Advertisement

Environmental Effects of Sodium Acetate/Formate Deicer, Ice Shear™

  • S. S.  Bang
  • D.  Johnston

Abstract.

The environmental impacts of Ice Shear™, an alternative highway deicer, have been evaluated using standard laboratory tests; biochemical oxygen demand (BOD) tests, chemical oxygen demand (COD) tests, acute rainbow trout bioassays, and phytotoxicity tests were used. Ice Shear consists of equimolar sodium acetate and sodium formate. The organic matter of the deicer can be readily degraded microbiologically in the natural environment with a slow rate of degradation at lower temperatures but an increased rate at higher temperatures. At elevated temperatures, highway runoffs of the deicer may reduce the level of dissolved oxygen in the receiving waters to cause an adverse impact. However, the apparent activation energy calculated for the BOD rate of Ice Shear is low (8.78 kcal mole−1), indicating that the temperature variation may not significantly influence the biodegradation of the deicer compound. Ice Shear appears relatively harmless to aquatic animals, showing a high 96-h LC50 value (16.1 g/L) derived for rainbow trout (Oncorhynchus mykiss). Ice Shear causes minimal toxicity to representative roadside vegetation; herbaceous (e.g., sunflowers, beans, and lettuce) and woody (e.g., pine seedlings) plants. Rather, the deicer at low concentrations (less than 2 g/kg soil) seems to work as a fertilizer, promoting the yield of biomass. The test results indicate that Ice Shear poses minimal environmental disturbance in both aquatic and terrestrial ecosystems.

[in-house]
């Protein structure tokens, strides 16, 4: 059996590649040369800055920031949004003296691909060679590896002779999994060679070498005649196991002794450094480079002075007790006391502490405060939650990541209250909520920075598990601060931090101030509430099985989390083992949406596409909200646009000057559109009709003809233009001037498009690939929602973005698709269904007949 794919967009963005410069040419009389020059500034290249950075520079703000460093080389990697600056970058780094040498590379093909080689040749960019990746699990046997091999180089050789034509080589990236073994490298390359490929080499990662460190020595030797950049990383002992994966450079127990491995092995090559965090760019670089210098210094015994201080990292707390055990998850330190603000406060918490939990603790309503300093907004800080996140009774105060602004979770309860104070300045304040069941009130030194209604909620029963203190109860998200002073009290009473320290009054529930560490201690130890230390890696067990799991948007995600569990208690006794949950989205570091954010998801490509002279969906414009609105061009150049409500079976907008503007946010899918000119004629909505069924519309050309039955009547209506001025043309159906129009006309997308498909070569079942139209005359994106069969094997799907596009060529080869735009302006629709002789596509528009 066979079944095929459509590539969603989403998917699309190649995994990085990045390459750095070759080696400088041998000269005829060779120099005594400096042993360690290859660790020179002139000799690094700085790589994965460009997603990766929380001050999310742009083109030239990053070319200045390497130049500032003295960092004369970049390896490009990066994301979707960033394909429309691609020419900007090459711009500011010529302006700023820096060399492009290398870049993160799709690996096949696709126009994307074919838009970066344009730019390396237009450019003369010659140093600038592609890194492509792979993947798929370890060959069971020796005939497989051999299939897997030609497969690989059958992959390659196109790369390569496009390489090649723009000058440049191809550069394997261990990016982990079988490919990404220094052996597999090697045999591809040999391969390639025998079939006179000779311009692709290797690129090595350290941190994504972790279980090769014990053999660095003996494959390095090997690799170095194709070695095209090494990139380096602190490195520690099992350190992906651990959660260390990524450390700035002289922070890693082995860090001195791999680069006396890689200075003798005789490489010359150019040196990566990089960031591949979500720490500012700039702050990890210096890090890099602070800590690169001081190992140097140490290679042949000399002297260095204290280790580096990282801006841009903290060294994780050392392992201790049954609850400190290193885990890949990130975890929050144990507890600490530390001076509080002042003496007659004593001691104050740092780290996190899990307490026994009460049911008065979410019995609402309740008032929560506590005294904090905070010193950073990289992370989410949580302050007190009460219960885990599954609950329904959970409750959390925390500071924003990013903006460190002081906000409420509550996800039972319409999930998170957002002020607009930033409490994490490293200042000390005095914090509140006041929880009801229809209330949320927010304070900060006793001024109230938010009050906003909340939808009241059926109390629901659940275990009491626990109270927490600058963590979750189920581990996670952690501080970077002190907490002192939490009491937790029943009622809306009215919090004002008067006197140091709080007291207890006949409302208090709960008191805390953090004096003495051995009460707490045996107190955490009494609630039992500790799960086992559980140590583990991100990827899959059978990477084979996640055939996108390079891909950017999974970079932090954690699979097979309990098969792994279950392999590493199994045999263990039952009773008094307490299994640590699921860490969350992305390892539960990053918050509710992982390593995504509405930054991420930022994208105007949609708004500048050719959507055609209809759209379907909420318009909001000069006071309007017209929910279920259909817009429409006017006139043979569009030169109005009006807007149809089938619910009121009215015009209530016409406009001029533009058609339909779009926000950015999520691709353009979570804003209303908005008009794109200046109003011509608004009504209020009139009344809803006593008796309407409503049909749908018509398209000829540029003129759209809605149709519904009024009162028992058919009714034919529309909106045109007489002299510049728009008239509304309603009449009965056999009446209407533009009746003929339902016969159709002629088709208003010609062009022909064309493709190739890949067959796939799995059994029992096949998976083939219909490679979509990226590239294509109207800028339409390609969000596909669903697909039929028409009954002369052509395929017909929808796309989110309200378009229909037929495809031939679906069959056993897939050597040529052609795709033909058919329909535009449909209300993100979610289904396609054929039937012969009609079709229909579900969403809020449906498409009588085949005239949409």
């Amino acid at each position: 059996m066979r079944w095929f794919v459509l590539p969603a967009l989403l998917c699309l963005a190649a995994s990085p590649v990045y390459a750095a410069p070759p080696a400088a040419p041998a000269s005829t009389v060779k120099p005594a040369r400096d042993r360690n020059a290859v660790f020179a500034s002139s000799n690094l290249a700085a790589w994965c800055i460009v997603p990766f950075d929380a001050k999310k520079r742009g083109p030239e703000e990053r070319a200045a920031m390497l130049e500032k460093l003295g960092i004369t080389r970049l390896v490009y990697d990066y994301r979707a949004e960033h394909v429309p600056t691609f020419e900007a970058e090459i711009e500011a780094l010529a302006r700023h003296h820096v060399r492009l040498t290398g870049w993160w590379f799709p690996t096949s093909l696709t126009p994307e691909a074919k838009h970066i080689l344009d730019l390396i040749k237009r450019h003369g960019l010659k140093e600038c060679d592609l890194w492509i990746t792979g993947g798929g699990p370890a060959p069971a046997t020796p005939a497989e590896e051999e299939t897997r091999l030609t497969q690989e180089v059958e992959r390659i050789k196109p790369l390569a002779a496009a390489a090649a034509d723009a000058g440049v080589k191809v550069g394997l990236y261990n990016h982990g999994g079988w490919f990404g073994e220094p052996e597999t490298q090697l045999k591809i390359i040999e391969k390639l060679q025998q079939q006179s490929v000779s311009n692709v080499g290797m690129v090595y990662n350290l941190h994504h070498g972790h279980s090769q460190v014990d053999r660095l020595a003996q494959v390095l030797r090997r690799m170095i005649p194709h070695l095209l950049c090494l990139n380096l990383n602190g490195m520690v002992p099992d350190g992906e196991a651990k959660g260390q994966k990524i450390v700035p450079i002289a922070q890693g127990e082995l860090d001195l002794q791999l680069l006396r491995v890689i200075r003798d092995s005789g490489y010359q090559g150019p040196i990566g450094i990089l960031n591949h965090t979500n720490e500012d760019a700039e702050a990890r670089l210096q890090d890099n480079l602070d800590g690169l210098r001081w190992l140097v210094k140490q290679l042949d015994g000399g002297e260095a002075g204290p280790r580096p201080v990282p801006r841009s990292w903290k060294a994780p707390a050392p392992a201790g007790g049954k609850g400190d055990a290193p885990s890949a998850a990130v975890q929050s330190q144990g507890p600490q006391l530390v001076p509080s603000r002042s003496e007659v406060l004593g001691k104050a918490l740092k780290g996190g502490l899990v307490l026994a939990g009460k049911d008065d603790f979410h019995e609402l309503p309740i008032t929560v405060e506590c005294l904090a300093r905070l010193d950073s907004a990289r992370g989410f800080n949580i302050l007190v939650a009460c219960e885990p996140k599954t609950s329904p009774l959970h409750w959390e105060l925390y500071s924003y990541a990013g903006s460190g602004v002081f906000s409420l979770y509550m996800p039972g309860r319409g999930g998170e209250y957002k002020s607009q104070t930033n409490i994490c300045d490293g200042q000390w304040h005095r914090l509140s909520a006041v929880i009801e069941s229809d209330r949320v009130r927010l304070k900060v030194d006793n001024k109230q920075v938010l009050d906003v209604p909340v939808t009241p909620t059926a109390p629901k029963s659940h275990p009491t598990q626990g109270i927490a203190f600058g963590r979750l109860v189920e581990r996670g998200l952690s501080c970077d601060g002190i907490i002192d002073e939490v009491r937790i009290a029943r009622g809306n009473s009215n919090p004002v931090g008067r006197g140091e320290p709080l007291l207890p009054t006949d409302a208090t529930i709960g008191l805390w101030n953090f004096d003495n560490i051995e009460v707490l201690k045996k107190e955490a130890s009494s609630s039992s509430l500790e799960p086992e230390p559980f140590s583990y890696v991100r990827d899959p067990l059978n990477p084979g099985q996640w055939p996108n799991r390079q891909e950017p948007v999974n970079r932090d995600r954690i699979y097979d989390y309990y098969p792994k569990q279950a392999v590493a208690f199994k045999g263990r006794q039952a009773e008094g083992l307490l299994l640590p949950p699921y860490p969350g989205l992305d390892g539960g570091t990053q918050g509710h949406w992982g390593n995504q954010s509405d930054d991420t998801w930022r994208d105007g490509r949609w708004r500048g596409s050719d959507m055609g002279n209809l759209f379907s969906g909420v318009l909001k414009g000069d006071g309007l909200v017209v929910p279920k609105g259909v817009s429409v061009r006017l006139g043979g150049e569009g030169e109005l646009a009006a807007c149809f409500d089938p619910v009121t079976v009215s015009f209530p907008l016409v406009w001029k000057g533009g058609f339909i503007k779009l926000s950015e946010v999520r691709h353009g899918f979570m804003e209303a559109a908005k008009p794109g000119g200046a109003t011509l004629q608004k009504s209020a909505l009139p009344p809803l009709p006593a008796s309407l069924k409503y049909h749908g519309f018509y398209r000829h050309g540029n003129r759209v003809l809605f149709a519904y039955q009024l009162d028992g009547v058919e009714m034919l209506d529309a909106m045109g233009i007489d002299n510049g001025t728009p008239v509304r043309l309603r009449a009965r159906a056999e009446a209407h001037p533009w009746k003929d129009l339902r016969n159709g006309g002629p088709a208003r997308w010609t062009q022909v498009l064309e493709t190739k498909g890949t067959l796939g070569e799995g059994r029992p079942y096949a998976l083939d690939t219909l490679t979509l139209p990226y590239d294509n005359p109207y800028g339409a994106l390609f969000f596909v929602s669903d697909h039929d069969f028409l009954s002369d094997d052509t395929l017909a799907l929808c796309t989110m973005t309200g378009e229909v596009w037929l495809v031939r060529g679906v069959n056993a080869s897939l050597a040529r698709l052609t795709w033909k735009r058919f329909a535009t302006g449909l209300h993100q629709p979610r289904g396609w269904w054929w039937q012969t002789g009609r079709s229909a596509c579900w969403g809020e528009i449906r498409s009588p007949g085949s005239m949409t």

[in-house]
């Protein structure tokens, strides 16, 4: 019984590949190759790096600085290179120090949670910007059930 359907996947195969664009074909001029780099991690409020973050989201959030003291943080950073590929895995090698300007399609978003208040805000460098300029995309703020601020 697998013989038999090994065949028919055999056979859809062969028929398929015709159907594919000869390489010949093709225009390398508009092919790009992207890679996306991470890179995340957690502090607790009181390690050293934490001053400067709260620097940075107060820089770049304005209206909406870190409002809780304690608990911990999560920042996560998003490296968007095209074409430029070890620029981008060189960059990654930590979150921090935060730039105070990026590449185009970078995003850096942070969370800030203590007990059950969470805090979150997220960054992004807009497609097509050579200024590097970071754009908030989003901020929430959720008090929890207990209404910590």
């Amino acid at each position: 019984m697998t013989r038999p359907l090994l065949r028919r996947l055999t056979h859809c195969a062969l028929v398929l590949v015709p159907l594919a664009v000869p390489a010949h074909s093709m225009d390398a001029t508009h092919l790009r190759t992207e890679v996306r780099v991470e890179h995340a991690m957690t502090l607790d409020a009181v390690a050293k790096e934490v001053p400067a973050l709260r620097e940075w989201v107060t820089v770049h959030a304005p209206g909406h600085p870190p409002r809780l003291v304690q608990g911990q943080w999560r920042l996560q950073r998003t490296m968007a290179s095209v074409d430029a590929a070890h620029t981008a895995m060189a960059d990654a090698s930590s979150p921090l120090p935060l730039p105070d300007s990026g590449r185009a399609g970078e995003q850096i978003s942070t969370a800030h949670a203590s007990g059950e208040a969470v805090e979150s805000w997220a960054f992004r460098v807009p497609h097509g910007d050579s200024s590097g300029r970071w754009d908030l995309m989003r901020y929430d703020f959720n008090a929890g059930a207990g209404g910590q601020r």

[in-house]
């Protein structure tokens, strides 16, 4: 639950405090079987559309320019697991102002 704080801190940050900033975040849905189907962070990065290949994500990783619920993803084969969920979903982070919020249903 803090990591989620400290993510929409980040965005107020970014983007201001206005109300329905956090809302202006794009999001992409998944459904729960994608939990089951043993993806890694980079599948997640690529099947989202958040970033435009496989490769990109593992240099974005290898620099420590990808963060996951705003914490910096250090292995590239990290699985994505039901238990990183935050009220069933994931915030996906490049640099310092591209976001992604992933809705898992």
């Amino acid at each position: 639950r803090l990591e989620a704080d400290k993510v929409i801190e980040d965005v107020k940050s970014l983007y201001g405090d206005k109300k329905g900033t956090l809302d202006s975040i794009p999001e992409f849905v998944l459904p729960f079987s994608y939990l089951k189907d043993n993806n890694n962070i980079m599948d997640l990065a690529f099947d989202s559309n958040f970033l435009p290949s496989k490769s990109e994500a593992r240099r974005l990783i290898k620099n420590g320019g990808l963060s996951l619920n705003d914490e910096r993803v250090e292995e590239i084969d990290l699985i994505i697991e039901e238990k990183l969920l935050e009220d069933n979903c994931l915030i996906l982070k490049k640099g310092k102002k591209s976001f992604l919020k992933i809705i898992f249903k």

Keywords

Dissolve Oxygen Chemical Oxygen Demand Rainbow Trout Kcal Mole Sodium Acetate 
These keywords were added by machine and not by the authors. This process is experimental and the keywords may be updated as the learning algorithm improves.

Preview

Unable to display preview. Download preview PDF.

Unable to display preview. Download preview PDF.

Copyright information

© Springer-Verlag New York Inc. 1998

Authors and Affiliations

  • S. S.  Bang
    • 1
  • D.  Johnston
    • 2
  1. 1.Department of Chemistry and Chemical Engineering, South Dakota School of Mines and Technology, 501 E. St. Joseph Street, Rapid City, South Dakota 57701, USA US
  2. 2.Office of Research, South Dakota Department of Transportation, 700 E. Broadway Avenue, Pierre, South Dakota 57501-2586, USA US

Personalised recommendations